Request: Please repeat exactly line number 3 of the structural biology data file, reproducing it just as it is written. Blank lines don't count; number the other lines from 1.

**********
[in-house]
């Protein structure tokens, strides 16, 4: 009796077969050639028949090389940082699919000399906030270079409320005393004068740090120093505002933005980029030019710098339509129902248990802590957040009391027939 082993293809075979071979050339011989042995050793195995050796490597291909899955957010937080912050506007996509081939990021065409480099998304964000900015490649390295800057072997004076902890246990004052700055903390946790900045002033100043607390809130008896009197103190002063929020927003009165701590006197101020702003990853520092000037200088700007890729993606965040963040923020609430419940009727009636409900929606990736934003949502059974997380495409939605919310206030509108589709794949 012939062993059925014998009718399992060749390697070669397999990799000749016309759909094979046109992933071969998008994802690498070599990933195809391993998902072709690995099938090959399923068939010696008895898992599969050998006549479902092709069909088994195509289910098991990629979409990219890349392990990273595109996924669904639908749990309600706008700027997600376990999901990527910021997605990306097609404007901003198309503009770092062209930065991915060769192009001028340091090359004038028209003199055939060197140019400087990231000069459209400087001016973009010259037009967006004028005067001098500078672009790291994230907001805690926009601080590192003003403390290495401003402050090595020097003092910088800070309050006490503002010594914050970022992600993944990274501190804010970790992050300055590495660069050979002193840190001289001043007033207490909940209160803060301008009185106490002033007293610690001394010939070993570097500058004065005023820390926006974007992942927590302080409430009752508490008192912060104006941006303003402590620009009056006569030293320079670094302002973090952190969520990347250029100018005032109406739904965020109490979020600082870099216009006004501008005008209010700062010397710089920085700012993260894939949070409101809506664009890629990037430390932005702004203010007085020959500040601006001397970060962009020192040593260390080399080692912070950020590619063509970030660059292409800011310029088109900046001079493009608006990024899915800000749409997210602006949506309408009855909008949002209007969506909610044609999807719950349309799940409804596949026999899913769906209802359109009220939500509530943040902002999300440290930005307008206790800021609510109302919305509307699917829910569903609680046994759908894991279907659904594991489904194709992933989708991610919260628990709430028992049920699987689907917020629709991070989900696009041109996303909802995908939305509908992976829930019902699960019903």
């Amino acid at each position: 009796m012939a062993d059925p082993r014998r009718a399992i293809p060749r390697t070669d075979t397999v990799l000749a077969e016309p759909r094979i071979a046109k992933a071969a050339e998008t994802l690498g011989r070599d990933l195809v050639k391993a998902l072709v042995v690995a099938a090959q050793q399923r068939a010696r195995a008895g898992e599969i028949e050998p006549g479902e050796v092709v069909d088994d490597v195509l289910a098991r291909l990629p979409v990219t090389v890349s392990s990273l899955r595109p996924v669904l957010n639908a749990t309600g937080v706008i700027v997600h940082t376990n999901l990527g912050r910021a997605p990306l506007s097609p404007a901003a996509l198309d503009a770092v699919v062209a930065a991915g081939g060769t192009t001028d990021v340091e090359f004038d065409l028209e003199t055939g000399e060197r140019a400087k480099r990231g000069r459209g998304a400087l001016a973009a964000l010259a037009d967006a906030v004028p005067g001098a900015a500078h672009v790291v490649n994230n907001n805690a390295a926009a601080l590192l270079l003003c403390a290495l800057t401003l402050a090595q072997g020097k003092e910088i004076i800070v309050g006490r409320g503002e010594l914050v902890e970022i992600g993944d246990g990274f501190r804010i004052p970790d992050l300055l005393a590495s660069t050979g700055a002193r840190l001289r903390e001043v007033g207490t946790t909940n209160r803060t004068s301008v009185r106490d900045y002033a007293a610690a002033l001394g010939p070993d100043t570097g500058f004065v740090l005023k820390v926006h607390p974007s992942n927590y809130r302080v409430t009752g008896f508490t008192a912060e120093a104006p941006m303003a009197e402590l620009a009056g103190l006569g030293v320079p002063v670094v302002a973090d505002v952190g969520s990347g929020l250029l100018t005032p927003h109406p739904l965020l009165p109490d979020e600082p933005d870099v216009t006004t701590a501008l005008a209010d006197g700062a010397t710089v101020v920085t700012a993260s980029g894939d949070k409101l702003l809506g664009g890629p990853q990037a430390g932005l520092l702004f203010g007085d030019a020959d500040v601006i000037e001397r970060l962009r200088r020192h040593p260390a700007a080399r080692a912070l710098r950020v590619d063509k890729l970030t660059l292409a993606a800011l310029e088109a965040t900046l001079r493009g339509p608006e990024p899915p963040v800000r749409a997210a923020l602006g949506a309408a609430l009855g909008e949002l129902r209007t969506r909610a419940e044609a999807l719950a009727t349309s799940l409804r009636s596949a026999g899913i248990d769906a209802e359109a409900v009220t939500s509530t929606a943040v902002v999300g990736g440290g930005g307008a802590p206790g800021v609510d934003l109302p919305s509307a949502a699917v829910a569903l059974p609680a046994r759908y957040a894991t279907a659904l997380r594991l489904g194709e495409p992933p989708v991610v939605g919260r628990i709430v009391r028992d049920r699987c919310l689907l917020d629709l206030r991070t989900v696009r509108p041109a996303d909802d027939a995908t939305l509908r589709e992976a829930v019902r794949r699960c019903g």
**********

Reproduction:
């Amino acid at each position: 009796m012939a062993d059925p082993r014998r009718a399992i293809p060749r390697t070669d075979t397999v990799l000749a077969e016309p759909r094979i071979a046109k992933a071969a050339e998008t994802l690498g011989r070599d990933l195809v050639k391993a998902l072709v042995v690995a099938a090959q050793q399923r068939a010696r195995a008895g898992e599969i028949e050998p006549g479902e050796v092709v069909d088994d490597v195509l289910a098991r291909l990629p979409v990219t090389v890349s392990s990273l899955r595109p996924v669904l957010n639908a749990t309600g937080v706008i700027v997600h940082t376990n999901l990527g912050r910021a997605p990306l506007s097609p404007a901003a996509l198309d503009a770092v699919v062209a930065a991915g081939g060769t192009t001028d990021v340091e090359f004038d065409l028209e003199t055939g000399e060197r140019a400087k480099r990231g000069r459209g998304a400087l001016a973009a964000l010259a037009d967006a906030v004028p005067g001098a900015a500078h672009v790291v490649n994230n907001n805690a390295a926009a601080l590192l270079l003003c403390a290495l800057t401003l402050a090595q072997g020097k003092e910088i004076i800070v309050g006490r409320g503002e010594l914050v902890e970022i992600g993944d246990g990274f501190r804010i004052p970790d992050l300055l005393a590495s660069t050979g700055a002193r840190l001289r903390e001043v007033g207490t946790t909940n209160r803060t004068s301008v009185r106490d900045y002033a007293a610690a002033l001394g010939p070993d100043t570097g500058f004065v740090l005023k820390v926006h607390p974007s992942n927590y809130r302080v409430t009752g008896f508490t008192a912060e120093a104006p941006m303003a009197e402590l620009a009056g103190l006569g030293v320079p002063v670094v302002a973090d505002v952190g969520s990347g929020l250029l100018t005032p927003h109406p739904l965020l009165p109490d979020e600082p933005d870099v216009t006004t701590a501008l005008a209010d006197g700062a010397t710089v101020v920085t700012a993260s980029g894939d949070k409101l702003l809506g664009g890629p990853q990037a430390g932005l520092l702004f203010g007085d030019a020959d500040v601006i000037e001397r970060l962009r200088r020192h040593p260390a700007a080399r080692a912070l710098r950020v590619d063509k890729l970030t660059l292409a993606a800011l310029e088109a965040t900046l001079r493009g339509p608006e990024p899915p963040v800000r749409a997210a923020l602006g949506a309408a609430l009855g909008e949002l129902r209007t969506r909610a419940e044609a999807l719950a009727t349309s799940l409804r009636s596949a026999g899913i248990d769906a209802e359109a409900v009220t939500s509530t929606a943040v902002v999300g990736g440290g930005g307008a802590p206790g800021v609510d934003l109302p919305s509307a949502a699917v829910a569903l059974p609680a046994r759908y957040a894991t279907a659904l997380r594991l489904g194709e495409p992933p989708v991610v939605g919260r628990i709430v009391r028992d049920r699987c919310l689907l917020d629709l206030r991070t989900v696009r509108p041109a996303d909802d027939a995908t939305l509908r589709e992976a829930v019902r794949r699960c019903g």